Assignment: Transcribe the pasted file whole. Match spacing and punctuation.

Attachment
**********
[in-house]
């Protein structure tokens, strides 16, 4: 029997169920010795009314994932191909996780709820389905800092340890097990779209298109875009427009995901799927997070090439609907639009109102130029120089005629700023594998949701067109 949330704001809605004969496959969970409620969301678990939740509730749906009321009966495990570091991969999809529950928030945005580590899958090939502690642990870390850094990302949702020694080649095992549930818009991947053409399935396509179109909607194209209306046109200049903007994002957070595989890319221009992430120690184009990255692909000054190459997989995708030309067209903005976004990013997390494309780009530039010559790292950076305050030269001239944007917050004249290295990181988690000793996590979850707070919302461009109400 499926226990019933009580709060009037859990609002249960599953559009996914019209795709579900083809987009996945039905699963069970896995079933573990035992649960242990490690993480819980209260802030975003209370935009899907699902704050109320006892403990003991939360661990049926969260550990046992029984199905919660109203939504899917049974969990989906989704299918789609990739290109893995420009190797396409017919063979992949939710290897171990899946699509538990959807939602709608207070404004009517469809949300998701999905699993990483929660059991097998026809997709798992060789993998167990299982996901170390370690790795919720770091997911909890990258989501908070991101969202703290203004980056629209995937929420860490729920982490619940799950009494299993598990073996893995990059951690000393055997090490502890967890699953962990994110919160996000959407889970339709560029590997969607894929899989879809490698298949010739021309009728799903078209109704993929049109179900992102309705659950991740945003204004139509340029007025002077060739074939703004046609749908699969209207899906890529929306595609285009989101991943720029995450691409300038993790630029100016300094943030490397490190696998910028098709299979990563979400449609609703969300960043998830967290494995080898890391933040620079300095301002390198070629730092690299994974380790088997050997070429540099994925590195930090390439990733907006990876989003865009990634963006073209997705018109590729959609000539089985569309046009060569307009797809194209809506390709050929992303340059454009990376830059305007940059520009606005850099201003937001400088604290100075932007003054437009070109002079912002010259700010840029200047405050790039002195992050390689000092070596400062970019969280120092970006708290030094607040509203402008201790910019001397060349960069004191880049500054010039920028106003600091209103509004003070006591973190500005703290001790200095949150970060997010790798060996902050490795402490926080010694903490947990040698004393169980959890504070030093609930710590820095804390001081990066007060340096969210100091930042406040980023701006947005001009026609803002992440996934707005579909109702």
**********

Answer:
[in-house]
């Protein structure tokens, strides 16, 4: 029997169920010795009314994932191909996780709820389905800092340890097990779209298109875009427009995901799927997070090439609907639009109102130029120089005629700023594998949701067109 949330704001809605004969496959969970409620969301678990939740509730749906009321009966495990570091991969999809529950928030945005580590899958090939502690642990870390850094990302949702020694080649095992549930818009991947053409399935396509179109909607194209209306046109200049903007994002957070595989890319221009992430120690184009990255692909000054190459997989995708030309067209903005976004990013997390494309780009530039010559790292950076305050030269001239944007917050004249290295990181988690000793996590979850707070919302461009109400 499926226990019933009580709060009037859990609002249960599953559009996914019209795709579900083809987009996945039905699963069970896995079933573990035992649960242990490690993480819980209260802030975003209370935009899907699902704050109320006892403990003991939360661990049926969260550990046992029984199905919660109203939504899917049974969990989906989704299918789609990739290109893995420009190797396409017919063979992949939710290897171990899946699509538990959807939602709608207070404004009517469809949300998701999905699993990483929660059991097998026809997709798992060789993998167990299982996901170390370690790795919720770091997911909890990258989501908070991101969202703290203004980056629209995937929420860490729920982490619940799950009494299993598990073996893995990059951690000393055997090490502890967890699953962990994110919160996000959407889970339709560029590997969607894929899989879809490698298949010739021309009728799903078209109704993929049109179900992102309705659950991740945003204004139509340029007025002077060739074939703004046609749908699969209207899906890529929306595609285009989101991943720029995450691409300038993790630029100016300094943030490397490190696998910028098709299979990563979400449609609703969300960043998830967290494995080898890391933040620079300095301002390198070629730092690299994974380790088997050997070429540099994925590195930090390439990733907006990876989003865009990634963006073209997705018109590729959609000539089985569309046009060569307009797809194209809506390709050929992303340059454009990376830059305007940059520009606005850099201003937001400088604290100075932007003054437009070109002079912002010259700010840029200047405050790039002195992050390689000092070596400062970019969280120092970006708290030094607040509203402008201790910019001397060349960069004191880049500054010039920028106003600091209103509004003070006591973190500005703290001790200095949150970060997010790798060996902050490795402490926080010694903490947990040698004393169980959890504070030093609930710590820095804390001081990066007060340096969210100091930042406040980023701006947005001009026609803002992440996934707005579909109702």